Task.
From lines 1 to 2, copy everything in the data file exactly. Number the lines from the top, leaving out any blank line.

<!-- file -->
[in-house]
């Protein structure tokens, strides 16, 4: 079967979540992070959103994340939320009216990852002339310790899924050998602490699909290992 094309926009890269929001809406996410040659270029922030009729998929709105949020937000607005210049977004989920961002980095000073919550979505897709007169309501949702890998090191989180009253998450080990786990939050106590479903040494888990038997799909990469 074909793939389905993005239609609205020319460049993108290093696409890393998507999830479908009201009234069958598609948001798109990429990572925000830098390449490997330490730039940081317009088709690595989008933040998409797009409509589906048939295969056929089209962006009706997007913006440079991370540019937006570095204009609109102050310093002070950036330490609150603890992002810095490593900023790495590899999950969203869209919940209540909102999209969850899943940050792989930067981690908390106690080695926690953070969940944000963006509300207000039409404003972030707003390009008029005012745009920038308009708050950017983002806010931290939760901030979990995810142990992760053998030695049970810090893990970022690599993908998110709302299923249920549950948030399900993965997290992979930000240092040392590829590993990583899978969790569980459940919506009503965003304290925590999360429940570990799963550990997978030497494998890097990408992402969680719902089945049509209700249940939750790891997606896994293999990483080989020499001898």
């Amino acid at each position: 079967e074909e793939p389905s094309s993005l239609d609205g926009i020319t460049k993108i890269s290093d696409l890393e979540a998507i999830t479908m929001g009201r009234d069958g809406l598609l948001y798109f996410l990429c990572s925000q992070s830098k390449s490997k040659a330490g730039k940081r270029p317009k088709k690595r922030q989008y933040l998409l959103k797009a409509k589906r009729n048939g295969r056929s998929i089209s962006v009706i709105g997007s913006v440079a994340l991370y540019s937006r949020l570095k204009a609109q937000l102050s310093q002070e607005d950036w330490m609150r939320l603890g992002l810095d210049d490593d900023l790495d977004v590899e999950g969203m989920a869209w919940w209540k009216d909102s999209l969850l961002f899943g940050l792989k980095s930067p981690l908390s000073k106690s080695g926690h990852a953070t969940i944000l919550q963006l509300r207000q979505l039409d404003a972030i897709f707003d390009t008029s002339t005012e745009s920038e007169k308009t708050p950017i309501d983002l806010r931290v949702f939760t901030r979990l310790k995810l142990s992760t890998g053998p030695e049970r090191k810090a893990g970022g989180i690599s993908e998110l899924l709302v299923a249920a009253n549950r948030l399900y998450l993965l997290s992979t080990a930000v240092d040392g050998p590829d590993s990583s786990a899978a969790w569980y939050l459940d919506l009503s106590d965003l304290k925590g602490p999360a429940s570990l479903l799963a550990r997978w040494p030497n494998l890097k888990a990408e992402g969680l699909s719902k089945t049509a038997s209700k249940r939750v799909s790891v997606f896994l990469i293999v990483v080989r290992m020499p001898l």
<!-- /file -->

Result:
[in-house]
């Protein structure tokens, strides 16, 4: 079967979540992070959103994340939320009216990852002339310790899924050998602490699909290992 094309926009890269929001809406996410040659270029922030009729998929709105949020937000607005210049977004989920961002980095000073919550979505897709007169309501949702890998090191989180009253998450080990786990939050106590479903040494888990038997799909990469 074909793939389905993005239609609205020319460049993108290093696409890393998507999830479908009201009234069958598609948001798109990429990572925000830098390449490997330490730039940081317009088709690595989008933040998409797009409509589906048939295969056929089209962006009706997007913006440079991370540019937006570095204009609109102050310093002070950036330490609150603890992002810095490593900023790495590899999950969203869209919940209540909102999209969850899943940050792989930067981690908390106690080695926690953070969940944000963006509300207000039409404003972030707003390009008029005012745009920038308009708050950017983002806010931290939760901030979990995810142990992760053998030695049970810090893990970022690599993908998110709302299923249920549950948030399900993965997290992979930000240092040392590829590993990583899978969790569980459940919506009503965003304290925590999360429940570990799963550990997978030497494998890097990408992402969680719902089945049509209700249940939750790891997606896994293999990483080989020499001898």